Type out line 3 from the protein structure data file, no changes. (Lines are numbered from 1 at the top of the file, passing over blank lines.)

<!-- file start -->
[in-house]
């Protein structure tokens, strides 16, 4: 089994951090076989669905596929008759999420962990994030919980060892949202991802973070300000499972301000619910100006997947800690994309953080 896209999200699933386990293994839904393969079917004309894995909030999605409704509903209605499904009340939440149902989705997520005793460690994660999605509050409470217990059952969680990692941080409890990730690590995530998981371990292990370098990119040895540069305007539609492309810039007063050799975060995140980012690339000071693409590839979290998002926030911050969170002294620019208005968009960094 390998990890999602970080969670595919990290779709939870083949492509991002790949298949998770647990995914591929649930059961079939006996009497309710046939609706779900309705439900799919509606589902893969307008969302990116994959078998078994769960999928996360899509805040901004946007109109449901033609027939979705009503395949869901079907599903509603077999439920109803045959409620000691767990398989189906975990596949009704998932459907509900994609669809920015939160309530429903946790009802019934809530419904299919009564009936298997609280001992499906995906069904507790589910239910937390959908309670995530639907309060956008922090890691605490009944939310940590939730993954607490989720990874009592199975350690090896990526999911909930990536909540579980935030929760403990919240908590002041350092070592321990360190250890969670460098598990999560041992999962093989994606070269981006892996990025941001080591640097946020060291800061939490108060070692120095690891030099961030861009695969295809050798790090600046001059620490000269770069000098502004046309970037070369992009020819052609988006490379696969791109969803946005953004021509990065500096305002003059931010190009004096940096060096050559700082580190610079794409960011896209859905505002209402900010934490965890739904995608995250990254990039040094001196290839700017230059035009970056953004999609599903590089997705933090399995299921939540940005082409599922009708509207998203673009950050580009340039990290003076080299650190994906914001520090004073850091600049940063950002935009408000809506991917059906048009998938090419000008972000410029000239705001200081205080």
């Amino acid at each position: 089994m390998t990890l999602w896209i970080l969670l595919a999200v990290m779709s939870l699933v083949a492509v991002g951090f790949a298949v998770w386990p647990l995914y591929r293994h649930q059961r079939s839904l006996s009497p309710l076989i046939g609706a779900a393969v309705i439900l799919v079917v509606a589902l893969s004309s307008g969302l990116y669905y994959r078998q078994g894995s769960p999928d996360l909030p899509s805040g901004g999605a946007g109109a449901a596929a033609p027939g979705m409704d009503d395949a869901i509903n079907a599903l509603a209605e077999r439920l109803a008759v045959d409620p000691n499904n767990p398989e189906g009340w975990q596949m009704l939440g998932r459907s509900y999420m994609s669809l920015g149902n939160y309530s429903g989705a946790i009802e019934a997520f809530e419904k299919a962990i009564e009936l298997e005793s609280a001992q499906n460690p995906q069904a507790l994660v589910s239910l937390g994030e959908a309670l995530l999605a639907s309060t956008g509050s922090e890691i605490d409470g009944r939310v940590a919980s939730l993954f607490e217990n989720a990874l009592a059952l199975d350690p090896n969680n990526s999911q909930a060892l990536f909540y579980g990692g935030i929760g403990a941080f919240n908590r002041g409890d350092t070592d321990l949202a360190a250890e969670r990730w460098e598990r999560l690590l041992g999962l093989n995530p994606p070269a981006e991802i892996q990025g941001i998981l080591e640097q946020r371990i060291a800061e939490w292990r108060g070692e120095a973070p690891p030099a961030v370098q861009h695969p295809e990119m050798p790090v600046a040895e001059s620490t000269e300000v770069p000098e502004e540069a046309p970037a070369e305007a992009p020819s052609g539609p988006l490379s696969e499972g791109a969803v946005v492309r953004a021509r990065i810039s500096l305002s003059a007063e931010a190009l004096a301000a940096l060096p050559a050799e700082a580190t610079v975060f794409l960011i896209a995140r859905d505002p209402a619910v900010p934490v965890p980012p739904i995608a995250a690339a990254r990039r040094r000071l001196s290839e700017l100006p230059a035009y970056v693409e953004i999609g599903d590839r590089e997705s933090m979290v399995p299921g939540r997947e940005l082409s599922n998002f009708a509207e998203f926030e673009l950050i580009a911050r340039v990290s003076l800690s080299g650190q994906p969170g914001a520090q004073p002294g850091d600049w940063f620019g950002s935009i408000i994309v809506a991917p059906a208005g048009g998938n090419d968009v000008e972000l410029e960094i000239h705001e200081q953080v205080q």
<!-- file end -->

């Amino acid at each position: 089994m390998t990890l999602w896209i970080l969670l595919a999200v990290m779709s939870l699933v083949a492509v991002g951090f790949a298949v998770w386990p647990l995914y591929r293994h649930q059961r079939s839904l006996s009497p309710l076989i046939g609706a779900a393969v309705i439900l799919v079917v509606a589902l893969s004309s307008g969302l990116y669905y994959r078998q078994g894995s769960p999928d996360l909030p899509s805040g901004g999605a946007g109109a449901a596929a033609p027939g979705m409704d009503d395949a869901i509903n079907a599903l509603a209605e077999r439920l109803a008759v045959d409620p000691n499904n767990p398989e189906g009340w975990q596949m009704l939440g998932r459907s509900y999420m994609s669809l920015g149902n939160y309530s429903g989705a946790i009802e019934a997520f809530e419904k299919a962990i009564e009936l298997e005793s609280a001992q499906n460690p995906q069904a507790l994660v589910s239910l937390g994030e959908a309670l995530l999605a639907s309060t956008g509050s922090e890691i605490d409470g009944r939310v940590a919980s939730l993954f607490e217990n989720a990874l009592a059952l199975d350690p090896n969680n990526s999911q909930a060892l990536f909540y579980g990692g935030i929760g403990a941080f919240n908590r002041g409890d350092t070592d321990l949202a360190a250890e969670r990730w460098e598990r999560l690590l041992g999962l093989n995530p994606p070269a981006e991802i892996q990025g941001i998981l080591e640097q946020r371990i060291a800061e939490w292990r108060g070692e120095a973070p690891p030099a961030v370098q861009h695969p295809e990119m050798p790090v600046a040895e001059s620490t000269e300000v770069p000098e502004e540069a046309p970037a070369e305007a992009p020819s052609g539609p988006l490379s696969e499972g791109a969803v946005v492309r953004a021509r990065i810039s500096l305002s003059a007063e931010a190009l004096a301000a940096l060096p050559a050799e700082a580190t610079v975060f794409l960011i896209a995140r859905d505002p209402a619910v900010p934490v965890p980012p739904i995608a995250a690339a990254r990039r040094r000071l001196s290839e700017l100006p230059a035009y970056v693409e953004i999609g599903d590839r590089e997705s933090m979290v399995p299921g939540r997947e940005l082409s599922n998002f009708a509207e998203f926030e673009l950050i580009a911050r340039v990290s003076l800690s080299g650190q994906p969170g914001a520090q004073p002294g850091d600049w940063f620019g950002s935009i408000i994309v809506a991917p059906a208005g048009g998938n090419d968009v000008e972000l410029e960094i000239h705001e200081q953080v205080q």